12 months ago by
UK, Hinxton, EMBL-EBI
Not sure what you mean by "standard pipeline for drug target identification"??!?! I'd recommend this review for more details. Lately, there is a lot of focus on looking at genetics as genetic variants (both common and rare) seems to be a good predictor for approved drug indications (see the original paper by Nelson et al in Nature Genetics). In addition to genetics (and functional genomics) now used to guide drug target identification, there is a lot of hype on machine learning algorithms (and other types of AI) as well both for new discovery and repurposing opportunities. Check this perspective piece.
In addition to the ideas provided above by @dsull, you may also want to check Open Targets Platform and Open Targets Genetics, easy to use resources for target identification with a variety of integrated data from germline variants, to somatic mutations, drugs in clinical trials (or already approved), differential mRNA expression, text mining, functional genomics, and gene essentiality data using CRISPR-CAS9 in cancer cell lines...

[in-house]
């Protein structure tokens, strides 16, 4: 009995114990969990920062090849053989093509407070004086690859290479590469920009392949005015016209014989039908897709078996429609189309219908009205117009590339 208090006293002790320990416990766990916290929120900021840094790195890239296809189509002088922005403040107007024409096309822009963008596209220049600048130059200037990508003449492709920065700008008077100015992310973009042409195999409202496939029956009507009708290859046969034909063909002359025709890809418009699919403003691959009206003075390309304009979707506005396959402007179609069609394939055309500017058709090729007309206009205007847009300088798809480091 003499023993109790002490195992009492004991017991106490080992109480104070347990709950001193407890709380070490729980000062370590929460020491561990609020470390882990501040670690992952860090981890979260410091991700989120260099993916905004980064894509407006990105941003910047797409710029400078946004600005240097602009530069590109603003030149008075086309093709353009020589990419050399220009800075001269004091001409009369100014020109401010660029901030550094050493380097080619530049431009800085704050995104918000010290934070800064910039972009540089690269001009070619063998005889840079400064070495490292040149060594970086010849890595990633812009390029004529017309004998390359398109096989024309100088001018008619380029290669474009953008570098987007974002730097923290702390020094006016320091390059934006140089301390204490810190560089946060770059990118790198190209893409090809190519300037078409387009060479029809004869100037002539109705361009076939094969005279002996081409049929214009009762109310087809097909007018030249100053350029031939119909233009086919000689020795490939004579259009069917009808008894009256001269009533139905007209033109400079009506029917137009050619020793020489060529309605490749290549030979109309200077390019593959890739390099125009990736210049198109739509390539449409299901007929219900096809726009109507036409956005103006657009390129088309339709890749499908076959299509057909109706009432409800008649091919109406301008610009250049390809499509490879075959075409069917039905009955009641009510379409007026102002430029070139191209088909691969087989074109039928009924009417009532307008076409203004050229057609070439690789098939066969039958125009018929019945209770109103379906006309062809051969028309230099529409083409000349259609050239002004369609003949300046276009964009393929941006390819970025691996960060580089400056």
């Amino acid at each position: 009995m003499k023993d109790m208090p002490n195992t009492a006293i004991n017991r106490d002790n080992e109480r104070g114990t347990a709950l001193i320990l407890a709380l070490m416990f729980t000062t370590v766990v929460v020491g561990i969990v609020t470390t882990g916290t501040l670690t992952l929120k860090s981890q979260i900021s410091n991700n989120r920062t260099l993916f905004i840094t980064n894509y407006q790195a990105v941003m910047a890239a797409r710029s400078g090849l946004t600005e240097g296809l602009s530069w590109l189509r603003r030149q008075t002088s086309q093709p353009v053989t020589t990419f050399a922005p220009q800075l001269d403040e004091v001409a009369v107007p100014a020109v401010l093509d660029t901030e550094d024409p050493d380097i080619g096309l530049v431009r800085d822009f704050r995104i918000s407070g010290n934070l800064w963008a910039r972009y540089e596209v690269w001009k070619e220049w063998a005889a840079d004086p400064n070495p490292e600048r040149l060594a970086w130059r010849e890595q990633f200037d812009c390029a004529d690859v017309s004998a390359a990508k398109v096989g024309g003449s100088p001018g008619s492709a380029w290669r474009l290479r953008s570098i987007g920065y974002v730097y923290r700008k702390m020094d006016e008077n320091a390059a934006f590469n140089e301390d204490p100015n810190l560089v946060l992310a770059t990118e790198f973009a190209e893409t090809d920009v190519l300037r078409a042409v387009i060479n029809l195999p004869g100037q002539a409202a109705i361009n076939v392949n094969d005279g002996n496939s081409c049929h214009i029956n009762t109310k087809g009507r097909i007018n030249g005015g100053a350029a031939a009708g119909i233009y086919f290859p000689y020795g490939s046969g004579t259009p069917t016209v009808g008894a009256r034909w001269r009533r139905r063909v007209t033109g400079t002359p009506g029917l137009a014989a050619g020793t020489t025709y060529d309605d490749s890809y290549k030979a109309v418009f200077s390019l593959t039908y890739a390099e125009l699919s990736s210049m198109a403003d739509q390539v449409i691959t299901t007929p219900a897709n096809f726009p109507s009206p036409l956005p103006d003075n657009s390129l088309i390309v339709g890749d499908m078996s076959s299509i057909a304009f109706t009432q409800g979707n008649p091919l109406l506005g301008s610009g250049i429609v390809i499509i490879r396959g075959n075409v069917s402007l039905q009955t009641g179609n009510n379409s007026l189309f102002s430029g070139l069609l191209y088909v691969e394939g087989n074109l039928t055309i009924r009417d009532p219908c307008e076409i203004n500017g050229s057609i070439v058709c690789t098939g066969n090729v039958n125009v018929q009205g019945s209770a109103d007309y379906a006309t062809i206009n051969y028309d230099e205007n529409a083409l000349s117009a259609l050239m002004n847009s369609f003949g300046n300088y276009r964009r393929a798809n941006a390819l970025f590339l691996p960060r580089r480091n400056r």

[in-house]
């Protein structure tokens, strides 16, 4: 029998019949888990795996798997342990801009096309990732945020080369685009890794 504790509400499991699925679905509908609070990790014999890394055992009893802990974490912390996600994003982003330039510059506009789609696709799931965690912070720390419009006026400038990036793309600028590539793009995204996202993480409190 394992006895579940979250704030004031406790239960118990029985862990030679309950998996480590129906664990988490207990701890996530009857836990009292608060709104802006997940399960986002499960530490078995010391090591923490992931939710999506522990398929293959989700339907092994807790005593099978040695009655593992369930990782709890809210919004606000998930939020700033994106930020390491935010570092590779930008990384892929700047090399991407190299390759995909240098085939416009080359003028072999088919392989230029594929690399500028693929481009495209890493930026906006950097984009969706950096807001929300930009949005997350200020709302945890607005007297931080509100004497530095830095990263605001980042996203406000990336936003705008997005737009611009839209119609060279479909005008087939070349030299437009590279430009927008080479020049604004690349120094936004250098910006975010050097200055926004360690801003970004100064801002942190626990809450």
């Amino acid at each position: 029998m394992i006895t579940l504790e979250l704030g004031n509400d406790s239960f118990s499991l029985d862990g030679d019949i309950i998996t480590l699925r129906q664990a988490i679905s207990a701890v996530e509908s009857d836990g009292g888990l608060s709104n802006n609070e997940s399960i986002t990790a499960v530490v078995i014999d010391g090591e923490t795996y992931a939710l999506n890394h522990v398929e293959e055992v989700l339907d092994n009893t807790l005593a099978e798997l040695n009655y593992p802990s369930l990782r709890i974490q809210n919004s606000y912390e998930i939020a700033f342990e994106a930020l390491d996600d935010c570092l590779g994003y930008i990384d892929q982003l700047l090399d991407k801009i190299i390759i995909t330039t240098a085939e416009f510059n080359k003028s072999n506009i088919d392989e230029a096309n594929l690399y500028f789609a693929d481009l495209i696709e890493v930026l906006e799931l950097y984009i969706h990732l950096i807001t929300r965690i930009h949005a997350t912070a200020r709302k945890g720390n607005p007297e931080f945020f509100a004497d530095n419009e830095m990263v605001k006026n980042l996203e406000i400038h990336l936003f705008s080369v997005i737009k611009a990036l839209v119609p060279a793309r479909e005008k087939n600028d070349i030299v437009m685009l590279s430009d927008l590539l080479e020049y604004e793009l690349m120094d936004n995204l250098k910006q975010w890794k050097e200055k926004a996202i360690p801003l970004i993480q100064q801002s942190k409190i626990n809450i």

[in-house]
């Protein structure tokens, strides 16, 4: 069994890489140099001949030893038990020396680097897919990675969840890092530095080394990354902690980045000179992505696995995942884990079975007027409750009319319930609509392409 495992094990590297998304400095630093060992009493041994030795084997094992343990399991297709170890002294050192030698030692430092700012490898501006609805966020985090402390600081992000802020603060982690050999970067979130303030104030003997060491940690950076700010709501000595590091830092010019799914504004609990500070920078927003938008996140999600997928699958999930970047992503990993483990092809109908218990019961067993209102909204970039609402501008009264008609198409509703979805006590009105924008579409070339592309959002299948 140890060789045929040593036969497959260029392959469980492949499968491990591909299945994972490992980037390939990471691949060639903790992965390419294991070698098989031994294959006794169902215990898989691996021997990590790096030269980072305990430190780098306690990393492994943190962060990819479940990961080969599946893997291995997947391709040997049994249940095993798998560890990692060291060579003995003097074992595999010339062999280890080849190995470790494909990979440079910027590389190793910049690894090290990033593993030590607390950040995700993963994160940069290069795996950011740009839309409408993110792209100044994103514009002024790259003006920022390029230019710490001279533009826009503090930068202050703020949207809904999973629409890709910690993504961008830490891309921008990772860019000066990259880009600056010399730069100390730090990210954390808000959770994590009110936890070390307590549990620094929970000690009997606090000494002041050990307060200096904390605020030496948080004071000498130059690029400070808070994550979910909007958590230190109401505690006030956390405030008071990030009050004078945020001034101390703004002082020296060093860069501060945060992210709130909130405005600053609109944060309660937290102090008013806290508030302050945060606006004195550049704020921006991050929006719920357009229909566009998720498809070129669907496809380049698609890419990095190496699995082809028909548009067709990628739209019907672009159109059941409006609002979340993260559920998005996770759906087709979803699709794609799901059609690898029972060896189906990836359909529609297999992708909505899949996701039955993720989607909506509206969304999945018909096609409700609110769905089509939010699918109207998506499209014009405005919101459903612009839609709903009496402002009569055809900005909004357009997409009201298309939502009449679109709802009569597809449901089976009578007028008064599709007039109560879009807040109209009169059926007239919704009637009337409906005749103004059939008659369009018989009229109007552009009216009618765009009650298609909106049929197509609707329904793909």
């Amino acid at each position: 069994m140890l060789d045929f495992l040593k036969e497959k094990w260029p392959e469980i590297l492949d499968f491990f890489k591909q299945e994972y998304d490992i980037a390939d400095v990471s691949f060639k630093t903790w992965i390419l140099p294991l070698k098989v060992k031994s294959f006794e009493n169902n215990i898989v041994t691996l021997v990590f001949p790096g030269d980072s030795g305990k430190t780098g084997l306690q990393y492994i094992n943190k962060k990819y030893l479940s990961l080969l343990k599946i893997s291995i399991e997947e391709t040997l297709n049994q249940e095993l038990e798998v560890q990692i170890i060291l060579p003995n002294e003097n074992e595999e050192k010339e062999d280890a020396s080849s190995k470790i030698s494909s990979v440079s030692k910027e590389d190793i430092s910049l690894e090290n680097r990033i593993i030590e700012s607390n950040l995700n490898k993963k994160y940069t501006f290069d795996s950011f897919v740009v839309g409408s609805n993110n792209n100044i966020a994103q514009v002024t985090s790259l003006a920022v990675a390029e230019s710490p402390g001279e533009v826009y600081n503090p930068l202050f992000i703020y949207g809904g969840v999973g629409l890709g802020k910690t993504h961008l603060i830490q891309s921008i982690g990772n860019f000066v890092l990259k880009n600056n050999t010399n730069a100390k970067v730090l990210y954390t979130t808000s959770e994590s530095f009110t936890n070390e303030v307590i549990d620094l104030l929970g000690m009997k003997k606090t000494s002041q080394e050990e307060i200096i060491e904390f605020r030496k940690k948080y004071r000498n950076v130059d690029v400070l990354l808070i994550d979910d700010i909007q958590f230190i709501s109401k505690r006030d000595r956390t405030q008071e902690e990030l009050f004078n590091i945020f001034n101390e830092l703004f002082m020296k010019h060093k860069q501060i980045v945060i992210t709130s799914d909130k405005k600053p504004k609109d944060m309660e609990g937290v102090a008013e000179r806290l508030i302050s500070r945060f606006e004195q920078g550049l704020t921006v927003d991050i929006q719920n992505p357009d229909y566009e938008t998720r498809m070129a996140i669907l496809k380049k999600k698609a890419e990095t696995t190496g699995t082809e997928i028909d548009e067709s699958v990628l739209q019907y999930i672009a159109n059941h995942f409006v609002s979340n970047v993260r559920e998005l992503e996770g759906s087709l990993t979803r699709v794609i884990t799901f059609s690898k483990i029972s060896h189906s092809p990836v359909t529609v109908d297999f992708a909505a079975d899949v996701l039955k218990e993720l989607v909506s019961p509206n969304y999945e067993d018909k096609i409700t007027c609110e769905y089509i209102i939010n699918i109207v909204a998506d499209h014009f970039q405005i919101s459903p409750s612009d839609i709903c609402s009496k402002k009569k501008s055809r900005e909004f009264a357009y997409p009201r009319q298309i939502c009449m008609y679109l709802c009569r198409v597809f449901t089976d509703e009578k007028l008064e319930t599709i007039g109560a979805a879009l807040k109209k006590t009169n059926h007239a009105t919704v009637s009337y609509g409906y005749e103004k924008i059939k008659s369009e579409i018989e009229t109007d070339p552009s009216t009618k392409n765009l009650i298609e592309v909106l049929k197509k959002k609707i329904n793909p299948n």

These resources are part of the Open Targets public-private partnership and the gene essentiality data is akin to the DepMap at the Broad, so much so that our Sanger colleagues have just published a comparison of the gene essentiality data with our colleagues at the Broad Institute showing a remarkable agreement between the two datasets
Note that for both resources, Open Targets Genetics and Open Targets Platform, there are programmatic ways to access the data, in addition to the easy-to-use GUI. Check the docs for the Open Targets Platform REST API and Open Targets Genetics GraphiQL.